Zoloft and Birth Defects - Consumer Justice Foundation

Zoloft and Birth Defects

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Zoloft and Birth Defects

Children born to women who take Zoloft while pregnant may have an increased risk of developing life-changing and potentially fatal birth defects.

It’s hard to imagine anything more devastating than giving birth to a baby only to discover that the child is suffering from a serious and possibly even life-threatening birth defect. Even more devastating would be to learn that the birth defect may have been caused by the antidepressant drug you took while you were pregnant. As more and more Americans are being prescribed antidepressants for conditions ranging from depression to social anxiety disorder, more attention is being paid to the potentially dangerous side effects of these drugs, namely catastrophic birth defects in children exposed to the drug in pregnancy. Zoloft (sertraline) is an SSRI antidepressant manufactured by Pfizer, Inc., and is already celebrating more than two decades on the market in the U.S. Despite its lasting popularity, the fact that women who become pregnant while taking Zoloft may put their unborn child at risk of developing catastrophic birth defects has prompted health officials to issue a warning to consumers regarding antidepressant birth defects. Because nearly half of all pregnancies in the U.S. are unplanned, even women who are not planning to become pregnant but are of childbearing age may be at risk of causing irreversible harm to their unborn child before they are even aware they are pregnant. If you took Zoloft while pregnant and your baby was born with a serious malformation, contact a skilled birth defect attorney today, as your child may be entitled to lifetime care.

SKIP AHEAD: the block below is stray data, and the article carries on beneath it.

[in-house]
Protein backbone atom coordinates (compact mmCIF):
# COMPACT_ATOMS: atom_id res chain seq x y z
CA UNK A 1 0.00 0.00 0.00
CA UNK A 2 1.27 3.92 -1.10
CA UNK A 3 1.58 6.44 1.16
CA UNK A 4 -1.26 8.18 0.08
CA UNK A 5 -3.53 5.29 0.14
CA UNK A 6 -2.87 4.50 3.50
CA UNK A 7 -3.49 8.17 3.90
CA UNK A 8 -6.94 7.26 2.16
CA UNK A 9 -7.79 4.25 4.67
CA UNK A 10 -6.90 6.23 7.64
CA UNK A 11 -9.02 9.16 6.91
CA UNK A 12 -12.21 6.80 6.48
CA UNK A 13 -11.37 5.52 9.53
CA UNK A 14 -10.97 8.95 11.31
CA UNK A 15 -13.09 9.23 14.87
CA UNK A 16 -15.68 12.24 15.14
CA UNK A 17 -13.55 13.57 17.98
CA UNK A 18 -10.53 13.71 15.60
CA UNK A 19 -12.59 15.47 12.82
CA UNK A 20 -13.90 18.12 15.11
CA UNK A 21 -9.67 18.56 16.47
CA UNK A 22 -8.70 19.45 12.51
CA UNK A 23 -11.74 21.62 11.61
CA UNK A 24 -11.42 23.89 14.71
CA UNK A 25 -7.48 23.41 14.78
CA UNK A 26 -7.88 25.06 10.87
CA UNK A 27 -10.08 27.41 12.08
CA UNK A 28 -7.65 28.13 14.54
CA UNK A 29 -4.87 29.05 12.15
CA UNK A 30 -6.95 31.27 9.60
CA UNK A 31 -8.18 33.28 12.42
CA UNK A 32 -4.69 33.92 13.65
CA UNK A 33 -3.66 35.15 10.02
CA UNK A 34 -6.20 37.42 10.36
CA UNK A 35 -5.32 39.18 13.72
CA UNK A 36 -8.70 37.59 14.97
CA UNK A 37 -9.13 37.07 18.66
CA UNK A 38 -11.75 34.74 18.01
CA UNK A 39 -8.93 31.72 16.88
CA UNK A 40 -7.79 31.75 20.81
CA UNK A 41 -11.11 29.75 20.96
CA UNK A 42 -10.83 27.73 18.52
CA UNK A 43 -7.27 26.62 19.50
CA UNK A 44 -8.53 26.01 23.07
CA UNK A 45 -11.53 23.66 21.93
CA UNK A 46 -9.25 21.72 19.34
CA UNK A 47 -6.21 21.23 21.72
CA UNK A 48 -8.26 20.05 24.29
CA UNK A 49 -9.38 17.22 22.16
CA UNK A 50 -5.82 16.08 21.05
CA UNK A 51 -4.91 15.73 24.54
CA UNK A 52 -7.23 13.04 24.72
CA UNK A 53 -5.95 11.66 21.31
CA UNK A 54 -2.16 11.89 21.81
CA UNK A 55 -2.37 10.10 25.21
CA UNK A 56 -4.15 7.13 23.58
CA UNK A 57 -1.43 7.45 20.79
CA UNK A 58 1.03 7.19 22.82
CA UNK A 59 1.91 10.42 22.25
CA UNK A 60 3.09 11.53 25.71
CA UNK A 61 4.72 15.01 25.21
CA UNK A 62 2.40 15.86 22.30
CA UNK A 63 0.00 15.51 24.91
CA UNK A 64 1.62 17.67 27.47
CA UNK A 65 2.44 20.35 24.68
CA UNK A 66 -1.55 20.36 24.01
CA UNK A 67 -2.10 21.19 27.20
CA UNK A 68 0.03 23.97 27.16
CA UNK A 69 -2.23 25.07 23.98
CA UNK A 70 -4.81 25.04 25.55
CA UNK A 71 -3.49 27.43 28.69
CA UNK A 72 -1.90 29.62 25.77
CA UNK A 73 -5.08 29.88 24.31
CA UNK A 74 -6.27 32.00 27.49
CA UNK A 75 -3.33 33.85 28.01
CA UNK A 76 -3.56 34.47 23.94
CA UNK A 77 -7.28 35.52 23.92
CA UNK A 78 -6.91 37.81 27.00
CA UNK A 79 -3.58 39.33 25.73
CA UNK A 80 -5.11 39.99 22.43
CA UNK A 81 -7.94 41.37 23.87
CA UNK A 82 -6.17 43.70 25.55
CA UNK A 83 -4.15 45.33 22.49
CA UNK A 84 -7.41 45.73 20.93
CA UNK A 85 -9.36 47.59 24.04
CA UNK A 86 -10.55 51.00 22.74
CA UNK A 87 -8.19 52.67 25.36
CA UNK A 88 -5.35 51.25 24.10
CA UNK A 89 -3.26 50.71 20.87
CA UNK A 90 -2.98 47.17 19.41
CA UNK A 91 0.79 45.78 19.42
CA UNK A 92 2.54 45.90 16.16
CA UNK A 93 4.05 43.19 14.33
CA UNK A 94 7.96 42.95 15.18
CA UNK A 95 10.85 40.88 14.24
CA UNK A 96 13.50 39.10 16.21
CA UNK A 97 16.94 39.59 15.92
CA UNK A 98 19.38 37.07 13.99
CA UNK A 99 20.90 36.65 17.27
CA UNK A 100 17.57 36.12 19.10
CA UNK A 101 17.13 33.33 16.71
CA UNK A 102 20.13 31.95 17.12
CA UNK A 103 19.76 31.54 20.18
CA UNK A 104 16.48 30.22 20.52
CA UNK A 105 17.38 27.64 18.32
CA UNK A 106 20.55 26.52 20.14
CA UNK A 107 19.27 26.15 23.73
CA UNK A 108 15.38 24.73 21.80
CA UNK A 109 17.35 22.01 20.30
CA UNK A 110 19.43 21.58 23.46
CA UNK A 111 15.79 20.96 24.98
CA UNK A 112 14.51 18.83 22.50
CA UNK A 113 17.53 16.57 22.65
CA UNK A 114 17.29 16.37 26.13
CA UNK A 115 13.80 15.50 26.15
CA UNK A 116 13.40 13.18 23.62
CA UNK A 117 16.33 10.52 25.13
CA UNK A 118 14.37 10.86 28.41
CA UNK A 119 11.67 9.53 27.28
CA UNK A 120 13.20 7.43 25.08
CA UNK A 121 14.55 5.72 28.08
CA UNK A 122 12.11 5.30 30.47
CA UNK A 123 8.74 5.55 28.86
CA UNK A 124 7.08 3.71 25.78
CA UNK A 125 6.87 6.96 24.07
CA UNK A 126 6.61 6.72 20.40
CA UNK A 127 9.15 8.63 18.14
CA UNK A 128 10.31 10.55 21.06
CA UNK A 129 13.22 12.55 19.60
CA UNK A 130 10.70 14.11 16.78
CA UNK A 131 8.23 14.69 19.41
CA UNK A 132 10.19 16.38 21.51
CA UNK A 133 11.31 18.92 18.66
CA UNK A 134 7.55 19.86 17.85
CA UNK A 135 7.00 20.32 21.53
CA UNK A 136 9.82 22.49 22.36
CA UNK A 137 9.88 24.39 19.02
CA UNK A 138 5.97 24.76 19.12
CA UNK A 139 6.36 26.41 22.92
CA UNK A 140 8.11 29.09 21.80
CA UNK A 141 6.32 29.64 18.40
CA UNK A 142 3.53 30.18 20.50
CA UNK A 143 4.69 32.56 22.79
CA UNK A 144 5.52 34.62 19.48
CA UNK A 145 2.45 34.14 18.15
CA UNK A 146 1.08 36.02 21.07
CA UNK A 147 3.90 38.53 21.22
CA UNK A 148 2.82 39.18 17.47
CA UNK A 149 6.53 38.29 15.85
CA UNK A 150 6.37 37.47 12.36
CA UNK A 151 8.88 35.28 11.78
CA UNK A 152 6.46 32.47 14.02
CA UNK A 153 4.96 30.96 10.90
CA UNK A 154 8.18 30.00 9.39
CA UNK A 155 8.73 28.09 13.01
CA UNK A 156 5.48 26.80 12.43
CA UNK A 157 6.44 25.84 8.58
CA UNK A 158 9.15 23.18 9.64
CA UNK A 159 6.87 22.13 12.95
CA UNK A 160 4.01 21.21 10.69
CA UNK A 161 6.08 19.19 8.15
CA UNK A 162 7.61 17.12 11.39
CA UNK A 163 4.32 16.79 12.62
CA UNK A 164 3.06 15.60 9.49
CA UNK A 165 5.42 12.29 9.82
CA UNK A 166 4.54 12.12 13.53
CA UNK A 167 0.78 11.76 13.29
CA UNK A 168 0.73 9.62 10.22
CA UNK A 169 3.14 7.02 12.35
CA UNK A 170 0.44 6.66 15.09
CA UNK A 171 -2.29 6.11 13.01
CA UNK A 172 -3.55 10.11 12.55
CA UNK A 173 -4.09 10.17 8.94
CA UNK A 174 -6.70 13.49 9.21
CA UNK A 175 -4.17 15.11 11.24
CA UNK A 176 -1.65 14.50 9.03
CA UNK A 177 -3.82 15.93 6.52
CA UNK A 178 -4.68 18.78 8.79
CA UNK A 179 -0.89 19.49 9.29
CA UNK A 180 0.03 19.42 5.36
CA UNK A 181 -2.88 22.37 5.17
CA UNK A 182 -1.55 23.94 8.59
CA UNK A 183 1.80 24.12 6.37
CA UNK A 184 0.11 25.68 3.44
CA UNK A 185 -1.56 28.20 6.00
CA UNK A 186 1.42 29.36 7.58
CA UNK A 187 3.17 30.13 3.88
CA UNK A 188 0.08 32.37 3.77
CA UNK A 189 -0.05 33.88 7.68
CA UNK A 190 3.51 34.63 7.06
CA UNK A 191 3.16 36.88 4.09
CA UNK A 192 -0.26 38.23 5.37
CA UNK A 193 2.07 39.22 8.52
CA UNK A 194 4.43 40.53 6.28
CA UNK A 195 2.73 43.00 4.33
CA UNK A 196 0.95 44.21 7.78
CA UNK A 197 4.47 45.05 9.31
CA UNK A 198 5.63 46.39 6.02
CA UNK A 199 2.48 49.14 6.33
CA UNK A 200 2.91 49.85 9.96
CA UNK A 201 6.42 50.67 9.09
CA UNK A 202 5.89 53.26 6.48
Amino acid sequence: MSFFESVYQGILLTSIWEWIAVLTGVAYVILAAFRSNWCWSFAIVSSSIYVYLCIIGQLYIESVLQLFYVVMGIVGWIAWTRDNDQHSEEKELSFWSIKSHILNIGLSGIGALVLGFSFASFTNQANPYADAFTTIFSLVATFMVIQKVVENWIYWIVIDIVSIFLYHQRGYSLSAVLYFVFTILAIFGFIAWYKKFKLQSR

Birth Defects Possibly Linked to Zoloft

Birth defects are defined as malformations that occur while the baby is developing in utero, causing problems in the way the baby’s body looks or functions. Birth defects can range in severity from minor malformations that require little to no treatment, to severely disabling birth defects that can prematurely end a child’s life. For the most part, birth defects are categorized as structural, metabolic or developmental, depending on how they affect the child, and can cause complications in the way a child looks, moves, thinks, develops and learns. Studies have shown that babies who are exposed to the antidepressant Zoloft during pregnancy may have an increased risk of being born with serious birth defects, including:

  • PPHN (persistent pulmonary hypertension of the newborn)
  • Heart defects
  • Neural tube defects
  • Cleft lip
  • Cleft palate
  • Limb defects
  • Omphalocele
  • Craniosynostosis
  • Anal atresia

Most birth defects occur during the early stages of pregnancy, while a baby’s major organs and bodily structures are just beginning to develop. This is when a baby is most vulnerable to the kind of harm that can significantly affect the rest of their lives. Although some birth defects, like cleft lip and cleft palate, can be effectively treated with few long-term complications, birth defects in general are the leading cause of infant mortality during the first year of life.

Preventing Birth Defects in Pregnancy

One of the main responsibilities of healthcare professionals is to provide patients with accurate information about the benefits and risks of pharmaceutical drugs, so that they can make educated decisions about which medications are safe for them to take and which aren’t. Pregnant women and women planning to become pregnant in particular need to be careful about what meds they put in their bodies, since many drugs can affect the baby as well as the mother. Unfortunately, some drug companies conceal the side effects of their drugs from the FDA, doctors and consumers, preventing patients from remaining informed about the pregnancy risks and birth defects associated with their medications. Only with adequate information about the possible benefits and potential risks of pharmaceutical drugs can women of childbearing age determine whether a certain treatment is worthwhile, or whether they should pursue alternative treatment options. If your child was born with a major birth defect and you believe Zoloft to be the cause, contact a defective drug attorney for legal help.

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